Emotion does not have any place in the market; losses should be booked immediately, because holding those positions, if they are beyond redemption, will not work. Psychology always prevents booking losses, as it is a submission of one’s own error of judgement. However, it is equally true that rushing to book profits also won’t do any good. That’s because there’s the chance that the positions you want to sell might be genuinely good holdings. Needless to say, all my recommendations are for long-term holdings, which should be bought without leverage, and with an expectation of about 25-30% as annual returns.

First-timers’ strategies

Dipen Shah

Dipen Shah, Vice-President, Kotak Securities 

Let's face it: there are some individual investors who are very afraid right now. Part this is fear of losing money and this makes us forget our broader investment objectives. For investors of any kind, failures and losses are a reality. As an investor, you are bound to face some losses. It's not a question of if, but when. So, don't be discouraged by your failed investments. Instead, look at them as lessons. As long as the stock market continued its upward move, many investors often wondered whether it was right to enter and if any steam was left in it. First, the level of the market at any point of time should not deter a long-term investor from making a beginning.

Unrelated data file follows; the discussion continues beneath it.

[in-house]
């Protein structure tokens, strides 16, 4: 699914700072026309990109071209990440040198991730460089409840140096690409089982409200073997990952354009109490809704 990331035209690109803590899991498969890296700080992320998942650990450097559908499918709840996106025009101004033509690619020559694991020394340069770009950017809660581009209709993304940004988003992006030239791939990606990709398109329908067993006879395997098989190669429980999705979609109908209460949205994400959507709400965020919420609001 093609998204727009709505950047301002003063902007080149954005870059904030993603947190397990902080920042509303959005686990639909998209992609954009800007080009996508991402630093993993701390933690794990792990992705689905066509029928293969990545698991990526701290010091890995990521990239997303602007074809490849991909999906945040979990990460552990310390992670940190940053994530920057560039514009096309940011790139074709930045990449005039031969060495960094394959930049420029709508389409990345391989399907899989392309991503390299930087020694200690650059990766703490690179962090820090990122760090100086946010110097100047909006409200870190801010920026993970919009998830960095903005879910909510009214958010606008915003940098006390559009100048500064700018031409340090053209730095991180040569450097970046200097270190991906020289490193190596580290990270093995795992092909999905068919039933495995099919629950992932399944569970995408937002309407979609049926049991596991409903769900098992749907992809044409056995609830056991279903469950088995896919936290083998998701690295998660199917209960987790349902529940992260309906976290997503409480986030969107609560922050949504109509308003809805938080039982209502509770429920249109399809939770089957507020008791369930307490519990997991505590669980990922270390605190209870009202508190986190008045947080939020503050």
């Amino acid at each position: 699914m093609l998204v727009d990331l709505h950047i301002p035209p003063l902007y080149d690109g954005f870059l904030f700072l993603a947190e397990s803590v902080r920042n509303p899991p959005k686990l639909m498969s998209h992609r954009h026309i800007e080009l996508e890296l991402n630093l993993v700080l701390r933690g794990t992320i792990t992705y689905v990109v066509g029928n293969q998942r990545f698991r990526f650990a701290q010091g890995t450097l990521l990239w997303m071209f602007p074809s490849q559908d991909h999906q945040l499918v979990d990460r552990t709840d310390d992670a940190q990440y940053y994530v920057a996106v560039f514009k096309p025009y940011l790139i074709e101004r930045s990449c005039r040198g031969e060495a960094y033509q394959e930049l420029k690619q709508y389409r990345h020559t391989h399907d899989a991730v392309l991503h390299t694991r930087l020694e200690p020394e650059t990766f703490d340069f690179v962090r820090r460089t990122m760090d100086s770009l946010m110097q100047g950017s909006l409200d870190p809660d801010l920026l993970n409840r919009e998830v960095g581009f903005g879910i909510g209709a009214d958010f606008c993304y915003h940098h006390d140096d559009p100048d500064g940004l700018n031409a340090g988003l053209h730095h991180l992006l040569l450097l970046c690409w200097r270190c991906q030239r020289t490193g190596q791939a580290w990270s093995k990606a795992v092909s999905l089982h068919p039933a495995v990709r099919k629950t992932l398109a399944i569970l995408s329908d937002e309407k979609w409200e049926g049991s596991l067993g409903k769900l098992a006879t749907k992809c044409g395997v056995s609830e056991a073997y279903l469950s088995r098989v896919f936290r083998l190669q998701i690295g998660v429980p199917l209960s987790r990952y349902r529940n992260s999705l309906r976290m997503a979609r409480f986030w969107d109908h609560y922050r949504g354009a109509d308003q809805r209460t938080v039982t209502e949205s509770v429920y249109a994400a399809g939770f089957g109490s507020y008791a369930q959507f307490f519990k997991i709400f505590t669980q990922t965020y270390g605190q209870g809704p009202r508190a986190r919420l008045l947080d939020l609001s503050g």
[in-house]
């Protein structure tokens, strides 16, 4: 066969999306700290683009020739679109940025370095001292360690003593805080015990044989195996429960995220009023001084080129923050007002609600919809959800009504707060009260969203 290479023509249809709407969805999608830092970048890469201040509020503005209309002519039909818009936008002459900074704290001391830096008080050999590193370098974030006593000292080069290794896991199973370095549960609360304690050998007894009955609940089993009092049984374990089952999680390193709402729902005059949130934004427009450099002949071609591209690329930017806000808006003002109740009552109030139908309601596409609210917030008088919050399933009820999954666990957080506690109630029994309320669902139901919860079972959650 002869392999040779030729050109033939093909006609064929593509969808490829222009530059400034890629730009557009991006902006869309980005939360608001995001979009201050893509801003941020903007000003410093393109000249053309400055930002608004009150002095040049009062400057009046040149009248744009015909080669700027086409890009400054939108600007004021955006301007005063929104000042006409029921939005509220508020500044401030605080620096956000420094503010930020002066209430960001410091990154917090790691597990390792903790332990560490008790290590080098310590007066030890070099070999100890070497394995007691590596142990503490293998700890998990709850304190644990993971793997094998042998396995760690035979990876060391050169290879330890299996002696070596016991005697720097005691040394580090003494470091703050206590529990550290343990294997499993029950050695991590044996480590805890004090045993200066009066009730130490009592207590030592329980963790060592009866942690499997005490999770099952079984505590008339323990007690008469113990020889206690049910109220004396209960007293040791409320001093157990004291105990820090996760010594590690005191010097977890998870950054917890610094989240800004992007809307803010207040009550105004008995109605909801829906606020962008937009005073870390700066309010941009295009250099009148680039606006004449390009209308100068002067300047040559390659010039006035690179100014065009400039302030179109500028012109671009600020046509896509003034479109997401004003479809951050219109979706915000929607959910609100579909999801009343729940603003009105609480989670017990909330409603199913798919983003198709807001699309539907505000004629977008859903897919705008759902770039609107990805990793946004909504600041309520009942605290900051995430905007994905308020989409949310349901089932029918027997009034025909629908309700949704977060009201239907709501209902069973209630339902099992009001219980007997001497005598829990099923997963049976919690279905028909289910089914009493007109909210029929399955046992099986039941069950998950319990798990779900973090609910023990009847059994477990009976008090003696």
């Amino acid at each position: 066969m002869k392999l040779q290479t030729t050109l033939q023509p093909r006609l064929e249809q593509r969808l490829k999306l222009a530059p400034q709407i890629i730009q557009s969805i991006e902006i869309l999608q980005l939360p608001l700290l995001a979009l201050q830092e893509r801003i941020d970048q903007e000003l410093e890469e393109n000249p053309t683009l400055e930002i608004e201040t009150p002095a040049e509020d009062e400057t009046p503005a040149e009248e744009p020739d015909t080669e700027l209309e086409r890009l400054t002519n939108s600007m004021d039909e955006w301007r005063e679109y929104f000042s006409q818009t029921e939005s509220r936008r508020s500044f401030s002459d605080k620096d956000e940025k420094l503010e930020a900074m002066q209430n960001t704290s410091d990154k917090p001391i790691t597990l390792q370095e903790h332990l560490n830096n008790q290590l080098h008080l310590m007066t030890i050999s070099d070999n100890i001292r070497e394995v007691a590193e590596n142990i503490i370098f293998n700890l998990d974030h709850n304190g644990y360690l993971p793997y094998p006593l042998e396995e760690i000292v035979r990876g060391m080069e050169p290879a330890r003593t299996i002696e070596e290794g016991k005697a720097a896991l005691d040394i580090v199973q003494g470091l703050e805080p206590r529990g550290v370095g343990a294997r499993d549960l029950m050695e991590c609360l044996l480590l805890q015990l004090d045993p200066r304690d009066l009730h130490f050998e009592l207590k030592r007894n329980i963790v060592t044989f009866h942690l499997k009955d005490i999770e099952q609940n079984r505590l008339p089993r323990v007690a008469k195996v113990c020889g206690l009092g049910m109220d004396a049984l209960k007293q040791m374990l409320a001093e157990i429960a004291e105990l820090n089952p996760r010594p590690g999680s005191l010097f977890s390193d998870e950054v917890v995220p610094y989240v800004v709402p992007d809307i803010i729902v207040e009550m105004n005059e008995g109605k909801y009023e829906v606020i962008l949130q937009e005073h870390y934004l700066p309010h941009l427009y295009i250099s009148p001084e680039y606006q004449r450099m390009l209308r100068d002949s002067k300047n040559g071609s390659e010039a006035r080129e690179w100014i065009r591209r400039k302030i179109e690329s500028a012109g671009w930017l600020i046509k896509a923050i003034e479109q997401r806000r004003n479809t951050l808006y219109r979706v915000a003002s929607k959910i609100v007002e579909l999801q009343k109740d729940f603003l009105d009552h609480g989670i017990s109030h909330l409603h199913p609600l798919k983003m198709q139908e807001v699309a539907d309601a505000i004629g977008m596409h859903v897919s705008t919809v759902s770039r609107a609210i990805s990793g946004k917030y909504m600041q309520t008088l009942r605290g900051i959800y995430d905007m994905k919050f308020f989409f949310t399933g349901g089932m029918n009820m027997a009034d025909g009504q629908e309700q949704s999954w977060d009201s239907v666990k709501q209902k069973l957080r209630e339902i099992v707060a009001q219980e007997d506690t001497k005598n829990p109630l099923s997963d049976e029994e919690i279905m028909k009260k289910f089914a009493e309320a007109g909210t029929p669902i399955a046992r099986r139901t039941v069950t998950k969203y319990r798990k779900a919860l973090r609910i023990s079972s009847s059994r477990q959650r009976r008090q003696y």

That's because investing in equity is a process and not a one-time activity. The best way to benefit from equity investments is by investing on a regular basis over a long term. A first-time investor needs to understand that every investment carries a certain degree of risk and the potential to earn is directly linked to the degree of risk taken. Remember that an investment in equities will not make you rich overnight.